India has been in a COVID-19-induced nation-wide lockdown from March 25th. The imposition affected a multitude of people across the nation, particularly, daily wage workers and those belonging to the lower economic strata. Amongst them are millions of sex workers who are rendered jobless as a result of the ongoing lockdown. The once busy and bustling streets with a daily clientele of at least 6-7 costumers (per sex worker) have come to a standstill. Sex workers are now struggling to make ends meet.
The entire community is facing serious repercussions due to the halt in their income. With little or no money left, the availability of food becomes meager. Many sex workers are HIV-AIDS positive or TB (tuberculosis) patients who struggle to generate enough income to balance between food and medicines. Some even have families in villages who rely on them for a regular stipend. In Mumbai’s Kamathipura area, those who failed to pay rent were kicked out of their houses. They had no option but to live on footpaths, which they call “Thandi Sadak”.
Sex workers are more vulnerable to contract the deadly pathogen given their unhygienic living conditions. In some areas, 25 to 30 people are crammed in one room of a multi-story building, all sharing a common bathroom. It is unlikely that their occupation will resume post lockdown since the nature of their job completely violates the norms of social distancing. A recent Yale & Harvard study states: “Indians are at a much lower risk of getting COVID-19 if red light areas are kept closed after the lockdown until an effective treatment or vaccine for COVID-19 is developed.”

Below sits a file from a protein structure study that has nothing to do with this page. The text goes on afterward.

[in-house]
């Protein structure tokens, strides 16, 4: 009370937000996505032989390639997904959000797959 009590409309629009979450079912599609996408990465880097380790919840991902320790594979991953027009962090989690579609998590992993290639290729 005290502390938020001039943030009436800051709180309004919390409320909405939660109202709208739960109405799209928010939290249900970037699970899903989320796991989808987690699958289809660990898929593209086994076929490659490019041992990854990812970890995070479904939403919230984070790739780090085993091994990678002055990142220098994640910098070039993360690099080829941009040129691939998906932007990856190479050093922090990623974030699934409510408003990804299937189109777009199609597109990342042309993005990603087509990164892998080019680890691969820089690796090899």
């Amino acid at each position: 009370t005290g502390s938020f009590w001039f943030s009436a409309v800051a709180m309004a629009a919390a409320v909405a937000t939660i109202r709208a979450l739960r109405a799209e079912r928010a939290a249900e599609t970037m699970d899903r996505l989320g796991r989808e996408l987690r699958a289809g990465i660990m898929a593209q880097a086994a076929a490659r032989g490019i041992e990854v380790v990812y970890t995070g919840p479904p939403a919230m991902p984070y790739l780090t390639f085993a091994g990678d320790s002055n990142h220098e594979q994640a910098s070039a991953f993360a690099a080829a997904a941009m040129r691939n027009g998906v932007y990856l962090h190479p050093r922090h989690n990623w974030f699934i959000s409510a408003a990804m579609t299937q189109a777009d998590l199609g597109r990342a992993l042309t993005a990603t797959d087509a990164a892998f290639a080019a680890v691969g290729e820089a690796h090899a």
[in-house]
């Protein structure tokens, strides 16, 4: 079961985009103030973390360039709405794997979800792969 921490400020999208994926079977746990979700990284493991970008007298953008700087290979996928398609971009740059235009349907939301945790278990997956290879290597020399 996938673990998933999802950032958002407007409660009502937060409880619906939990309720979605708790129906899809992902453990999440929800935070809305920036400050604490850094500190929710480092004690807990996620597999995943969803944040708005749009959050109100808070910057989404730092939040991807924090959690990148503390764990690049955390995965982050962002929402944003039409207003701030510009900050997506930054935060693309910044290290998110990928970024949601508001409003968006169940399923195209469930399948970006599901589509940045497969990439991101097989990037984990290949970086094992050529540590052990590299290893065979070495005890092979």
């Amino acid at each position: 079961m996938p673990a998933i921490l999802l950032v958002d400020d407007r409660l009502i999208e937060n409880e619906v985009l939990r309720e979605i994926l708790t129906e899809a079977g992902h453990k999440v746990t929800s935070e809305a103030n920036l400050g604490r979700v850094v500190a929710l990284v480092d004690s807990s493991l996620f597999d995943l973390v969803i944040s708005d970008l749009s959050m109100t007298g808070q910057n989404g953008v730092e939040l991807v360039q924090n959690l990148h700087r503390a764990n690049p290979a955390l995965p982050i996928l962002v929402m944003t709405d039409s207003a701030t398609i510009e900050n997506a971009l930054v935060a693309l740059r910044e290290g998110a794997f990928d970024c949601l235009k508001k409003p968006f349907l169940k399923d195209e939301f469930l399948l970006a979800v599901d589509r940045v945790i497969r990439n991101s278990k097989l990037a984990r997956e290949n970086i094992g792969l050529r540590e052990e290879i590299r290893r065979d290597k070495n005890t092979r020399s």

With their sustenance on the line, sex workers are now forced to depend on the government for aid. Reportedly, under the Prime Minister’s Garib Kalyan Yojana, a financial package of INR 500 (USD 6.5) per month would be transferred to women’s accounts under the Jan Dhan Yojana for three months. However, most of these women do not have a Jan Dhan account, or the absence of required documents disqualify their chances of acquiring one.
Hope remains, however, with several non-profit organizations coming forward to help sex workers. In Kamathipura, Mumbai, Kranti is providing food or food rations to 60-70 of the 2,000 families every day. In Kolkata, The Durbar Mahila Samanwaya Committee and New Light are collecting cooked foods as a donation to sex workers and their families, and distribute over 250 food hampers, respectively. Vishwa Hindu Parishad in Madhya Pradesh is providing a one-time meal and food rations for days to the Bachhada Community, where women are groomed to become prostitutes and men do not work.
Allegedly, many sex workers have started offering online services (video and audio calls) to their loyal customers in order to earn a little. “Customers have no qualms in spending small amounts, ranging from Rs 100 (USD 1.3) to Rs 200 (USD 2.73) for a live video chat/show. There isn’t much money, but these small amounts help,” said a sex worker from Kerala. This, however, leaves behind those who do not have a smartphone or cannot afford an internet connection to fend for themselves.
Featured Image via Canva